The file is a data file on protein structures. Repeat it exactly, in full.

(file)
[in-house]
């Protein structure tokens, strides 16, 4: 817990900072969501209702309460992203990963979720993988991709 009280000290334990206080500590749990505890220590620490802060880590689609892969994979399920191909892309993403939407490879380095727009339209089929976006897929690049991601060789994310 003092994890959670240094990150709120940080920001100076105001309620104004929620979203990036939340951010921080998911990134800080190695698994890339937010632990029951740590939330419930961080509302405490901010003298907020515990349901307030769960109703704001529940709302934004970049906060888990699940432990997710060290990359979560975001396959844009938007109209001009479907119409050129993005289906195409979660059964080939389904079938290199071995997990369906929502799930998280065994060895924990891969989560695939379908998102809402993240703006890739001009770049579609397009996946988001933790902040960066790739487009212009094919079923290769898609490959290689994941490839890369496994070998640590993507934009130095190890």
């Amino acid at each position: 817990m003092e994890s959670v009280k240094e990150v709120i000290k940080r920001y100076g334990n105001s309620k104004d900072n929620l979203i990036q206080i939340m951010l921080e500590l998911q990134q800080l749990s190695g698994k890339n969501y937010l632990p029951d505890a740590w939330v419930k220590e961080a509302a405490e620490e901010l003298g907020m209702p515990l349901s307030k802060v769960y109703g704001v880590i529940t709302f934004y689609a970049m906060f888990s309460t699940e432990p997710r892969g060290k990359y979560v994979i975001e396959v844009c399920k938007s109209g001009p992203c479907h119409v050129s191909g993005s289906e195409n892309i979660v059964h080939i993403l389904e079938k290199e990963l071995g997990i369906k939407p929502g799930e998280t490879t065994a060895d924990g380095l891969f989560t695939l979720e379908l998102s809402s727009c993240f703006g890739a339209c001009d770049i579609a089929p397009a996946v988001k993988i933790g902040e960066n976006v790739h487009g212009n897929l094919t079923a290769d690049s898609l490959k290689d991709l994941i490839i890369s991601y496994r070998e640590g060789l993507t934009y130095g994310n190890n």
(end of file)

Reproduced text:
[in-house]
């Protein structure tokens, strides 16, 4: 817990900072969501209702309460992203990963979720993988991709 009280000290334990206080500590749990505890220590620490802060880590689609892969994979399920191909892309993403939407490879380095727009339209089929976006897929690049991601060789994310 003092994890959670240094990150709120940080920001100076105001309620104004929620979203990036939340951010921080998911990134800080190695698994890339937010632990029951740590939330419930961080509302405490901010003298907020515990349901307030769960109703704001529940709302934004970049906060888990699940432990997710060290990359979560975001396959844009938007109209001009479907119409050129993005289906195409979660059964080939389904079938290199071995997990369906929502799930998280065994060895924990891969989560695939379908998102809402993240703006890739001009770049579609397009996946988001933790902040960066790739487009212009094919079923290769898609490959290689994941490839890369496994070998640590993507934009130095190890």
């Amino acid at each position: 817990m003092e994890s959670v009280k240094e990150v709120i000290k940080r920001y100076g334990n105001s309620k104004d900072n929620l979203i990036q206080i939340m951010l921080e500590l998911q990134q800080l749990s190695g698994k890339n969501y937010l632990p029951d505890a740590w939330v419930k220590e961080a509302a405490e620490e901010l003298g907020m209702p515990l349901s307030k802060v769960y109703g704001v880590i529940t709302f934004y689609a970049m906060f888990s309460t699940e432990p997710r892969g060290k990359y979560v994979i975001e396959v844009c399920k938007s109209g001009p992203c479907h119409v050129s191909g993005s289906e195409n892309i979660v059964h080939i993403l389904e079938k290199e990963l071995g997990i369906k939407p929502g799930e998280t490879t065994a060895d924990g380095l891969f989560t695939l979720e379908l998102s809402s727009c993240f703006g890739a339209c001009d770049i579609a089929p397009a996946v988001k993988i933790g902040e960066n976006v790739h487009g212009n897929l094919t079923a290769d690049s898609l490959k290689d991709l994941i490839i890369s991601y496994r070998e640590g060789l993507t934009y130095g994310n190890n």